Fail......


Depends on the app. I can't tell which one this is, but a riding buddy has an Android app that doesn't need or even use cell service.

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Just now, RudderFeet said:

 


Depends on the app. I can't tell which one this is, but a riding buddy has an Android app that doesn't need or even use cell service.

 

I'd be interested in that app if you happen to know what it is.

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There are several smartphone apps out there that allow you to download maps beforehand and then operate off of the phone's GPS only, without need for cellular connectivity.  I use my phone in airplane mode as a GPS-enabled map, navigator, and trip logger on most backcountry rides where there is no cellular service.

I'm currently using this app, but am think about trying this one next just for giggles and grins.

For me this has also been a dependable substitute for Beta's crappy speedometer/odometers that always seem to go on the blink right when you need them to work (like at the trailhead.)

map0111.jpg

map0210.png

map0510.png

map0310.png

map0410.png

The USFS has also made their Motor Vehicle Use Maps available for offline GPS navigation, for free, via the Avenza app.  See the screenshot below.  More info at the bottom of this page if interested.

map0610.png

Edited by wwguy
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10 hours ago, Mark-us-B said:

Yeah as long as you have cell phone reception, right? 

Fail......

Updated, I stand corrected, though, still think that bouncing my expensive phone down the trail is not all that smart, my Beta often likes to be upside down and hanging a phone off of it, hmmmmmm, I'll pass, interesting, but I'll pass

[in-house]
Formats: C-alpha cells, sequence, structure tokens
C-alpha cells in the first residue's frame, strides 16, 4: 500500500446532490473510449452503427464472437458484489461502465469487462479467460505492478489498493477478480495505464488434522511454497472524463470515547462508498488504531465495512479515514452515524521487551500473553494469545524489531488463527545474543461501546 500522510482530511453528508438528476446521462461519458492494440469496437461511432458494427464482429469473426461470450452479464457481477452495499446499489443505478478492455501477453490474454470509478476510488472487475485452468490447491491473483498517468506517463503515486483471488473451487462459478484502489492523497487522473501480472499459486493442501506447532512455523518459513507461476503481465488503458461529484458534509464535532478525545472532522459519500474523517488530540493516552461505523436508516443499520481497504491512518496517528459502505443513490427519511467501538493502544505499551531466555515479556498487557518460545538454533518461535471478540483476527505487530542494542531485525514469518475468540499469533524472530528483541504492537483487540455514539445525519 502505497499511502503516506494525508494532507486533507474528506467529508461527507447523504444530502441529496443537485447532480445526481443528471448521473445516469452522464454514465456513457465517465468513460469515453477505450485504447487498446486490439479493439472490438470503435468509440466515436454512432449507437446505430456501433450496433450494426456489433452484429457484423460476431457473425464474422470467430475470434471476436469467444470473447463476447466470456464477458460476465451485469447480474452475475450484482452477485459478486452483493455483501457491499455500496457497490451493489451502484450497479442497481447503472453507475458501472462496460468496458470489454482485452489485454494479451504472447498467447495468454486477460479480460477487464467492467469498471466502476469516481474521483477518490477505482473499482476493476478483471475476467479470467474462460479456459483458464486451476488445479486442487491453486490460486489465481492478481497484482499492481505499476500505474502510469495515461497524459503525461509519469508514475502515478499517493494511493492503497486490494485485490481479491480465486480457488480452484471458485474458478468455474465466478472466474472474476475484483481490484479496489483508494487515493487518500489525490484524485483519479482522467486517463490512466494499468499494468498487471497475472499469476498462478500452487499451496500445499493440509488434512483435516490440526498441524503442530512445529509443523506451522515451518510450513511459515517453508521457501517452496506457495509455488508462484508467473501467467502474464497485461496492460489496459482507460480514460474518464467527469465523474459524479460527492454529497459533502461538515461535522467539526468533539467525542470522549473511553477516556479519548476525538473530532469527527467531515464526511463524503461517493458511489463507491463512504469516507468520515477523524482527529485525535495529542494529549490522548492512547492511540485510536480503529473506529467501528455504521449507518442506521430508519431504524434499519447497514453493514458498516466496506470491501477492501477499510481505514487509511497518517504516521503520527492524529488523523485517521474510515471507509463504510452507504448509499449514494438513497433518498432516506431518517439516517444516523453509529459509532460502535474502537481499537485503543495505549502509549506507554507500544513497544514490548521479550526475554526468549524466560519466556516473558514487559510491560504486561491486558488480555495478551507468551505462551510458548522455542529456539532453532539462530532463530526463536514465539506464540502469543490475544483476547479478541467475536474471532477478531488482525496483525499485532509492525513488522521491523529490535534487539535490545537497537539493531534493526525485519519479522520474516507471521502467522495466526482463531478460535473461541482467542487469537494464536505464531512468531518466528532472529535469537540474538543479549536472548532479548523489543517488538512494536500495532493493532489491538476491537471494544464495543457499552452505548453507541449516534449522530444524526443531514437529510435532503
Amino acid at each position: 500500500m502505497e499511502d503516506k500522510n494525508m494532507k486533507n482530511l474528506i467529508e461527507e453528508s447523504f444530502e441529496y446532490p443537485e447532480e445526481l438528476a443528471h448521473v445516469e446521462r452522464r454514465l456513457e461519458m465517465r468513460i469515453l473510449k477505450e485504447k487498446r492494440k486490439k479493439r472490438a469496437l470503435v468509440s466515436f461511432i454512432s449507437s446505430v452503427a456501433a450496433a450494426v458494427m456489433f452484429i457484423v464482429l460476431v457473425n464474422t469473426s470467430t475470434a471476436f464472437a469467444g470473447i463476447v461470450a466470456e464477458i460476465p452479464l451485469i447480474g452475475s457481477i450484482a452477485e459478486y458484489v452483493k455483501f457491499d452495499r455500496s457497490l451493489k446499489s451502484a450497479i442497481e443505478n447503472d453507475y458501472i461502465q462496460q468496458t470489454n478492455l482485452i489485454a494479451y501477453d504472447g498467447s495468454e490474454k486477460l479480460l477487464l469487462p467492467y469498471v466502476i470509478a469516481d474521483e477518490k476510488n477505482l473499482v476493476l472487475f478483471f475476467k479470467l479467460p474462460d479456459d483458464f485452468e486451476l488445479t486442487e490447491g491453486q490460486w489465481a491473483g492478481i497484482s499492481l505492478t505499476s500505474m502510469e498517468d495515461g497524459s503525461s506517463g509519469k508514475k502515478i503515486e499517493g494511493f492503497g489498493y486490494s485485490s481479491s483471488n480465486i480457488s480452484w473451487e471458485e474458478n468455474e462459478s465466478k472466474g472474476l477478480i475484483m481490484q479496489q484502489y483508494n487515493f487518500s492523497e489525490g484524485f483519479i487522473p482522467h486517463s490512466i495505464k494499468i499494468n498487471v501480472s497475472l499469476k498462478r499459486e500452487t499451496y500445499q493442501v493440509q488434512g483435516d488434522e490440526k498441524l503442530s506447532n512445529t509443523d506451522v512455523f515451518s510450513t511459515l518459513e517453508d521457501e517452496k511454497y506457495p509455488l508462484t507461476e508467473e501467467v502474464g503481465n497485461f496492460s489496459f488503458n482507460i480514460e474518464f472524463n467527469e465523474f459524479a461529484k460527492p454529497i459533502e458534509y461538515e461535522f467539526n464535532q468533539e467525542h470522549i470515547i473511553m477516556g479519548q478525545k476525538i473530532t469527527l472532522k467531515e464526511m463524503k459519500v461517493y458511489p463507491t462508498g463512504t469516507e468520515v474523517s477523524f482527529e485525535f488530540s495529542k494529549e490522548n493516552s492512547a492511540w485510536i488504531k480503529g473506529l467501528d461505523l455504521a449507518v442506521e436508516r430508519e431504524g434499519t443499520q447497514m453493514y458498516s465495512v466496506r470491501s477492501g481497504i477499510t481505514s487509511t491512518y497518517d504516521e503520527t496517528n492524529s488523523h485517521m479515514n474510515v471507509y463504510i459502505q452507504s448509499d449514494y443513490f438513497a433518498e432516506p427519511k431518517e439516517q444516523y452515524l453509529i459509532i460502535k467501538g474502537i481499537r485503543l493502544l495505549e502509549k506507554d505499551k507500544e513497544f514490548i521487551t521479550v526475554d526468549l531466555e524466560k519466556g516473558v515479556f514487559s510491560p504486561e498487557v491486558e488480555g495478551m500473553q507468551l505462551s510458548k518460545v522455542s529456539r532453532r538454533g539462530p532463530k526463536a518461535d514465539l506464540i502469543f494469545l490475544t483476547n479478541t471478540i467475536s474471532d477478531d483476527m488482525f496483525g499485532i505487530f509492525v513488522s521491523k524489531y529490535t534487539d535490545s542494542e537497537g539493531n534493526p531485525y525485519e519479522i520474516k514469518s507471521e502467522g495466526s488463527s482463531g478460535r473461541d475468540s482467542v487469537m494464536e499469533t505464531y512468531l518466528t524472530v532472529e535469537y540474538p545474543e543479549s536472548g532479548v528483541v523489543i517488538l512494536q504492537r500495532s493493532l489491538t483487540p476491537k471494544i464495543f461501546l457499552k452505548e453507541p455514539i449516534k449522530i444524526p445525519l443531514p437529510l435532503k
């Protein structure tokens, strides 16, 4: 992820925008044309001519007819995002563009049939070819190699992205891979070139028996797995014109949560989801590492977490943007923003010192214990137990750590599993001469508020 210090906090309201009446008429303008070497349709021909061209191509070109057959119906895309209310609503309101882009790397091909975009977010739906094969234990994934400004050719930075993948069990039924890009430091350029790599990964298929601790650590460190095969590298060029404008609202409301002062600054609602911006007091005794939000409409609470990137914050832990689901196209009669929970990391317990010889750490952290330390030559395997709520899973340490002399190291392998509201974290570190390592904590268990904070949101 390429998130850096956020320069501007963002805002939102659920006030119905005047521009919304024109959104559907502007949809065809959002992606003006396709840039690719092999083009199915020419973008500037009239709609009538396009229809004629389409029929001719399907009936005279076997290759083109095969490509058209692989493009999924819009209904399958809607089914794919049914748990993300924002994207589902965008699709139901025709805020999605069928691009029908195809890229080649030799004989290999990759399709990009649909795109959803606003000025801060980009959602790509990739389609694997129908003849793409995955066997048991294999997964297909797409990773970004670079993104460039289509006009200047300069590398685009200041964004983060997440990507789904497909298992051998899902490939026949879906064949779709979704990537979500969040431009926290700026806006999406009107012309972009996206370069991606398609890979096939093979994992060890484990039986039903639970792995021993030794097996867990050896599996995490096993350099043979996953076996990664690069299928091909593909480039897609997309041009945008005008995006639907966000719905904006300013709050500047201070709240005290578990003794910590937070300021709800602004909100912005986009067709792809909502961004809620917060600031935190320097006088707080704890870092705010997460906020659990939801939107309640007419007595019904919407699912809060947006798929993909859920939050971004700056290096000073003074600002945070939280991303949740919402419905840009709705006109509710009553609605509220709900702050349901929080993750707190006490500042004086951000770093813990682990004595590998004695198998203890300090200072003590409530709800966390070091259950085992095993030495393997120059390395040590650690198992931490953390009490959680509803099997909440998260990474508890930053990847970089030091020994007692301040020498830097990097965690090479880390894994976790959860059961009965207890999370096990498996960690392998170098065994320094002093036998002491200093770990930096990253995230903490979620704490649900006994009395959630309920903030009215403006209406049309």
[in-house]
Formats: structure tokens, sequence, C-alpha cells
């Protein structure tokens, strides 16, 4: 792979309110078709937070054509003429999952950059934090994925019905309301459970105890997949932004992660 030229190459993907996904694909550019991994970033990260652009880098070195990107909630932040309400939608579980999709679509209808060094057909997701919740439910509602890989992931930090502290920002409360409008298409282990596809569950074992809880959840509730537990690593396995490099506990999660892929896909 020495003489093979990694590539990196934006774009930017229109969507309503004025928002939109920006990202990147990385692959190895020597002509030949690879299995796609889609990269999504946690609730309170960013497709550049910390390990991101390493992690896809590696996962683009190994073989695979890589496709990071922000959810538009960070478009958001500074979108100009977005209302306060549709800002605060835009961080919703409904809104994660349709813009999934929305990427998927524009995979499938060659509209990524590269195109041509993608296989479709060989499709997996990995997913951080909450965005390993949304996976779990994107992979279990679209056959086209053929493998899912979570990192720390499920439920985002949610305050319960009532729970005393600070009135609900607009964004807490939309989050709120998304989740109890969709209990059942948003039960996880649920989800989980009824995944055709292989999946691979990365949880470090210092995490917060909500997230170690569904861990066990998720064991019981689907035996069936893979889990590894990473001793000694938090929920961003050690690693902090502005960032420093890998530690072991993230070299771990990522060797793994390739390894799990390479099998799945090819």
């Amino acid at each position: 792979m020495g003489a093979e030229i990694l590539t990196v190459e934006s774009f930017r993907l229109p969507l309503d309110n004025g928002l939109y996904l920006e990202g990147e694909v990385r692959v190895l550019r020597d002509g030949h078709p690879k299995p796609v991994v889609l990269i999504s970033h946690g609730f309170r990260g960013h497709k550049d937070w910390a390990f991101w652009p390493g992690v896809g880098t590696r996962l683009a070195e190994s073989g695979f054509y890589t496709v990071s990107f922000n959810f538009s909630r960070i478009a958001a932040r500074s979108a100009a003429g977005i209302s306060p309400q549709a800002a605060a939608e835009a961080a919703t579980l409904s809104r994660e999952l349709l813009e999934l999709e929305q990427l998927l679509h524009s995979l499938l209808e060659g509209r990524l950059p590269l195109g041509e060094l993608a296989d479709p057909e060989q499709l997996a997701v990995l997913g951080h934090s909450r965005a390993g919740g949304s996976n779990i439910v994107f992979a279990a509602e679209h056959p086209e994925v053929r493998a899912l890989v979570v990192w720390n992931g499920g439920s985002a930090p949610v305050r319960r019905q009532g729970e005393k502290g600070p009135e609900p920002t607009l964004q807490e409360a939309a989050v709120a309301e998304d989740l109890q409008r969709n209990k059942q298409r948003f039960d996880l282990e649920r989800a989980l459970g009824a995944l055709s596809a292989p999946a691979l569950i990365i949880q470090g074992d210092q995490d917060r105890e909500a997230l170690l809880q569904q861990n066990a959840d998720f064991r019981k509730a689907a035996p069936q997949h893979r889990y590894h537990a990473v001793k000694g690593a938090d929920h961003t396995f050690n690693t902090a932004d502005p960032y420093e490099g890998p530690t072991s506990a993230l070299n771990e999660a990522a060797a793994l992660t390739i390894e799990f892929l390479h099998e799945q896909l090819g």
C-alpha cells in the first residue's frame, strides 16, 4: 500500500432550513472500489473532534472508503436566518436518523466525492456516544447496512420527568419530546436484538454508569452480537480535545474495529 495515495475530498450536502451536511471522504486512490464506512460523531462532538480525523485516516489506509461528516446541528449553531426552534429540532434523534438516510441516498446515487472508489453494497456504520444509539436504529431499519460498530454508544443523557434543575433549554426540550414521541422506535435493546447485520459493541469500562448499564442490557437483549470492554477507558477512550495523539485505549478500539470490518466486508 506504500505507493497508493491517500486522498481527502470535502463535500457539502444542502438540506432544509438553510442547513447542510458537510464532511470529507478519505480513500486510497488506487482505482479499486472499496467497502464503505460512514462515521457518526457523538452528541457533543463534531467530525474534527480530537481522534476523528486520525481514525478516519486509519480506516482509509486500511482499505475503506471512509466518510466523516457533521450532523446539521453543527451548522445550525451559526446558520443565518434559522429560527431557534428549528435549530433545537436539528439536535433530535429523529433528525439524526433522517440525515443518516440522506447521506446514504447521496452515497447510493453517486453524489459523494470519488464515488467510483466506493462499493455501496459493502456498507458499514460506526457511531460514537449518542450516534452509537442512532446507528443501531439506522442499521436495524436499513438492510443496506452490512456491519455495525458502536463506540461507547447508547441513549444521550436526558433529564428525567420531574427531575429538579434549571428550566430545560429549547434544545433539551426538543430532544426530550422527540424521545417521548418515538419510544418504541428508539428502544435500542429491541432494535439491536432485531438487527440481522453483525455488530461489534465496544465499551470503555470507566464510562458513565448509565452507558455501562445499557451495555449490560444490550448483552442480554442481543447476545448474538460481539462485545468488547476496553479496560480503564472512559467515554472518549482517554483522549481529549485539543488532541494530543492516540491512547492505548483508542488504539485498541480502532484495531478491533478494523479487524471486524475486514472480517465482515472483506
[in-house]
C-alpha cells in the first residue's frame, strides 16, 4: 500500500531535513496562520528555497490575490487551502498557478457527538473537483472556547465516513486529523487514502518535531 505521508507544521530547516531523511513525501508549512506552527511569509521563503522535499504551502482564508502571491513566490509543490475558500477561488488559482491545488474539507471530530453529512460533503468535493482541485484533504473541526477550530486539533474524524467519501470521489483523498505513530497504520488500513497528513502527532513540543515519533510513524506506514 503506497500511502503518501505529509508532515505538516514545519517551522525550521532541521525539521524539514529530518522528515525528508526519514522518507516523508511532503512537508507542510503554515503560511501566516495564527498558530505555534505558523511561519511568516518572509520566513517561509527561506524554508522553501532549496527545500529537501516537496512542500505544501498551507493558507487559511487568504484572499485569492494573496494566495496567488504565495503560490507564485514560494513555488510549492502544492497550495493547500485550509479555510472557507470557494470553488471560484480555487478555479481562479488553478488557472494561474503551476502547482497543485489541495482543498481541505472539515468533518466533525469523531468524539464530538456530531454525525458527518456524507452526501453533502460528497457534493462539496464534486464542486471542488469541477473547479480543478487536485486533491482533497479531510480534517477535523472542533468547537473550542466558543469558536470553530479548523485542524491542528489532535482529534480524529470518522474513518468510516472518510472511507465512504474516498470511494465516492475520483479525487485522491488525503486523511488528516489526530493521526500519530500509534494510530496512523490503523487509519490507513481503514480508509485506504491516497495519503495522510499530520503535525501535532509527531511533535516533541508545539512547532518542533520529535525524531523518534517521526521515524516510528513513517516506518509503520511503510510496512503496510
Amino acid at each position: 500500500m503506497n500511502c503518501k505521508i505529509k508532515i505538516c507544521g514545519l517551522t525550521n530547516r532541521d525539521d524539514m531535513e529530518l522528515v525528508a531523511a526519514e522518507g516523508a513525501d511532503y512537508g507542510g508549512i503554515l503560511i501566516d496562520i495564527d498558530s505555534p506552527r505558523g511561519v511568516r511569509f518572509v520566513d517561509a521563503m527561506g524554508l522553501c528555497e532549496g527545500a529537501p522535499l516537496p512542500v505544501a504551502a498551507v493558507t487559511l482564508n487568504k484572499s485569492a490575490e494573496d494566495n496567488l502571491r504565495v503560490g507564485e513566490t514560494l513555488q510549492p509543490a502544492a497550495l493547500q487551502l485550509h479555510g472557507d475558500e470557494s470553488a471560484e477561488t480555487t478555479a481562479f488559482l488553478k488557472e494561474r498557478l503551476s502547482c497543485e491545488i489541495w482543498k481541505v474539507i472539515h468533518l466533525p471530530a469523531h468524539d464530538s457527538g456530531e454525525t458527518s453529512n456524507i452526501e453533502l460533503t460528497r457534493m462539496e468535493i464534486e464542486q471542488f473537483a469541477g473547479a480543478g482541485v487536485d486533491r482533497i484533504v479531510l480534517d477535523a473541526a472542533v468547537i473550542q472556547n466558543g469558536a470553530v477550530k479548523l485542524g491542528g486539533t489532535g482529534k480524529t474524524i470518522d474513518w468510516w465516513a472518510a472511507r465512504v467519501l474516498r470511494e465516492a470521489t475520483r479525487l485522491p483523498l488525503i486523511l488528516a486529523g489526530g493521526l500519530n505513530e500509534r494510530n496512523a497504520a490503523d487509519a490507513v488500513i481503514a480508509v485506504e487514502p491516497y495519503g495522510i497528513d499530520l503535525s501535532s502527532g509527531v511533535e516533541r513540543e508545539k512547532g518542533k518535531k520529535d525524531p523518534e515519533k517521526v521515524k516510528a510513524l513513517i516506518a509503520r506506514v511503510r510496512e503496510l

if you have a $900 iPhone or Galaxy s8, ya  that would be expensive as totally up to you as to whether you want to put it somewhere like the bars. most people will justify buying a $600 gps with things like "it's made for motorcycles" or "my phone is to expensive!" which I'll point to the $30-$100 bunch of rugged and waterproof androids all over eBay. 

 

and yes, your correct (now) that you do not need cellular coverage ever for the GPS antenna to work everywhere in the world.

 

the app i screen shot is called locus, it also does image georeferencing so creating a mvum overlay is easy. and geocaching. and turn by turn navigation. and , well, everything. 

 

ride funner, not $$$er

 

:-)

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Thanks for the great tutorials on using non-cellular GPS apps & functions on phones.  Need to look into the apps further.

I was a map and compass hold out forever or so.  I LIKED my compass and maps.  Then for years I said no way to GPS because my eyes were getting bad and I couldn't see the damn things anyway without stopping to put on reading glasses, so what was point?!  Now I have to wear the bifocals all the time, at least until dripping sweat makes it useless.  Guess I will be reluctantly expanding my tech horizon.

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I've been using a Garmin 60Cx GPS for a long time. I move it around from bike to bike and use it on my jetskis also.

But I'm currently looking for good cellphone based (Android) Topo apps to use also. I'm only interested in ones that will navigate from a track or route file, not just create a track file from my movements. Thanks for the comments so far and I'd welcome anything else that can be added about phone based Topo apps.